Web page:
After delay, Comcast's IP-based 'Stream TV' service launches in Boston

Comcast today announced it is launching its $15-a-month, IP-based Stream video service in Boston. The company said in July it would launch the service in Boston by the end of the summer, but that timeframe slipped slightly. However, Comcast reiterated that it remains on track to roll Stream out to its entire footprint "by early 2016," which is the same timeframe the company provided in July.

Stream TV is available to Comcast (NASDAQ: CMCSA) Internet-only customers in the "Greater Boston Region," an area that includes eastern Massachusetts, New Hampshire and Maine. 

The service includes the major broadcast channels and HBO, as well as thousands of on-demand titles available through Xfinity. Users also have access to cloud DVR services.

Comcast has not specified which devices Stream TV can and cannot play on, saying only that the service is viewable on laptops, tablets and smartphones in the home. Out-of-home access is available through TV Everywhere authentication.

"We want to make ordering and accessing Stream TV as simple as possible for our customers and let them start watching favorite content as quickly as possible," said Matt Strauss, executive VP and GM of video services for Comcast Cable. "We'll continue to experiment by creating offerings like Stream TV so that users can choose the service that works best for them."

Comcast's Stream TV hits the market as another IP-based pay-TV product, Dish Network's (NASDAQ: DISH) Sling TV, has begun to establish solid momentum. Dish has not revealed much in the way of customer data for Sling, which launched in early February. But in scrutinizing Dish's third-quarter earnings, MoffettNathanson analyst Craig Moffett estimated that the service is near 400,000 subscribers.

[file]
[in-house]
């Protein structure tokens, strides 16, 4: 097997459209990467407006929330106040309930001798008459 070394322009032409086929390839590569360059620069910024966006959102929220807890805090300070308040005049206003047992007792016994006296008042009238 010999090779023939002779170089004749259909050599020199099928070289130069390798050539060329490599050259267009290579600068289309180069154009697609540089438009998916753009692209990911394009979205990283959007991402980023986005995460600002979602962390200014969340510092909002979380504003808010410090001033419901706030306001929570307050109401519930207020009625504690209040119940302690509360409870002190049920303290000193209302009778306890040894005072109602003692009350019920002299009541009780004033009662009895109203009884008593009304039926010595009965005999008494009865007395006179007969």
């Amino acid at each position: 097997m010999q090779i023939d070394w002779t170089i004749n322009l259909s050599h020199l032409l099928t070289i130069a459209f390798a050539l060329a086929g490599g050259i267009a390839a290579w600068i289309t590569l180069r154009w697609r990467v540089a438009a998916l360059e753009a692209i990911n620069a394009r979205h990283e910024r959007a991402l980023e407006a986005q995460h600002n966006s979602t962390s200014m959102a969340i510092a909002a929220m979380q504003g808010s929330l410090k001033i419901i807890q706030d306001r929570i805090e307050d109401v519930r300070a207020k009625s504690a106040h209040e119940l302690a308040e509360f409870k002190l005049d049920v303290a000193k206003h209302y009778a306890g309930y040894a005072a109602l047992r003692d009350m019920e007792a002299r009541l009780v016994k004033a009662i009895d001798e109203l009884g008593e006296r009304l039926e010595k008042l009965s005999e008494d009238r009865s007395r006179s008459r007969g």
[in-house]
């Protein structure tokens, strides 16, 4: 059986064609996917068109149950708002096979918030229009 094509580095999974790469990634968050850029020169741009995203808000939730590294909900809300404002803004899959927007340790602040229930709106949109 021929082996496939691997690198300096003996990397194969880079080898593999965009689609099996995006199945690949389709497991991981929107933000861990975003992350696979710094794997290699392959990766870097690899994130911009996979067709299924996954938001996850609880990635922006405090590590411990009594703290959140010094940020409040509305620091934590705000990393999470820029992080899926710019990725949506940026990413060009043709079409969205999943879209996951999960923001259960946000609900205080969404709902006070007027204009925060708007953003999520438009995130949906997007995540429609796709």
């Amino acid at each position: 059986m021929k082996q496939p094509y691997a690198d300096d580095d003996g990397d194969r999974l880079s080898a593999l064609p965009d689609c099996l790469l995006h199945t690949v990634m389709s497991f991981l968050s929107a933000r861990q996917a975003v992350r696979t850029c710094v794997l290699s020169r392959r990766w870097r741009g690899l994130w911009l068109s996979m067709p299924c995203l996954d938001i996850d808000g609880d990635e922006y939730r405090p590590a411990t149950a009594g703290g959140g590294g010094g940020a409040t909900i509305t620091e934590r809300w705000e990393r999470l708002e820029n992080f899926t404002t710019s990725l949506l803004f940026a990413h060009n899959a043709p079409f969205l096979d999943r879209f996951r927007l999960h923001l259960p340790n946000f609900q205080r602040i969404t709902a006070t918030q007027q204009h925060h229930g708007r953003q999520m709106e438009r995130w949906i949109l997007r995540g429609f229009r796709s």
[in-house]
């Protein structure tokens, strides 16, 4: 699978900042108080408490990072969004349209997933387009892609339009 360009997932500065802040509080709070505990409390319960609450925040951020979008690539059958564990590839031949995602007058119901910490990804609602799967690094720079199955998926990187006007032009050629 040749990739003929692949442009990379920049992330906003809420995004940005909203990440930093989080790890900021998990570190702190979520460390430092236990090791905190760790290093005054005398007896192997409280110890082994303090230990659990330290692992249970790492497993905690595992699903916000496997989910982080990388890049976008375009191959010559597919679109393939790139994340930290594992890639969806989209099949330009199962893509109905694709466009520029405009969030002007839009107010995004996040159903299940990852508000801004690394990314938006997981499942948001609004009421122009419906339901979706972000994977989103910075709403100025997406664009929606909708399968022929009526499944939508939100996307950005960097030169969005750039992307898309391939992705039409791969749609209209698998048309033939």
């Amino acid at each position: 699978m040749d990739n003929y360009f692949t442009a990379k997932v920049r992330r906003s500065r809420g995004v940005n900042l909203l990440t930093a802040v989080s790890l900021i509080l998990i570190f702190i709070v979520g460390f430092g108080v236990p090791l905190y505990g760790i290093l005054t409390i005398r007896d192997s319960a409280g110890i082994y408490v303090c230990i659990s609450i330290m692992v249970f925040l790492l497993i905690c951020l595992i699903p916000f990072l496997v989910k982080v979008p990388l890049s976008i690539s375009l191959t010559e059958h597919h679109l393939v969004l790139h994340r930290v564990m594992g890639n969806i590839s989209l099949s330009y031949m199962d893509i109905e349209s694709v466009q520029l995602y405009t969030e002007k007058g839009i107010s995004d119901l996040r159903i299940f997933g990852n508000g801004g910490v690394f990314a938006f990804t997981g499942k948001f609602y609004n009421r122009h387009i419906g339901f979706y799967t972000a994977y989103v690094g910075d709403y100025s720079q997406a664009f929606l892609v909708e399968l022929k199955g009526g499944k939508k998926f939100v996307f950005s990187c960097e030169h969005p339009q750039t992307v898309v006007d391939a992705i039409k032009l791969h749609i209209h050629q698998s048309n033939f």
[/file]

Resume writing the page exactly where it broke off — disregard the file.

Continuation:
In fact, Sling's momentum in the marketplace apparently has become so established, it was recently revealed that leading over-the-top device maker Roku is giving service a dedicated button on its remote, right alongside Netflix (NASDAQ: NFLX) and Amazon Prime Video (NASDAQ: AMZN).

Meanwhile, Time Warner Cable (NYSE: TWC) revealed earlier in the week that it has begun testing an IP-based service in New York City, albeit one with a full-sized programming bundle.

Charter Communications (NASDAQ: CHTR) is also testing an online video service in the Midwest. 

For more:
- read this Comcast press release

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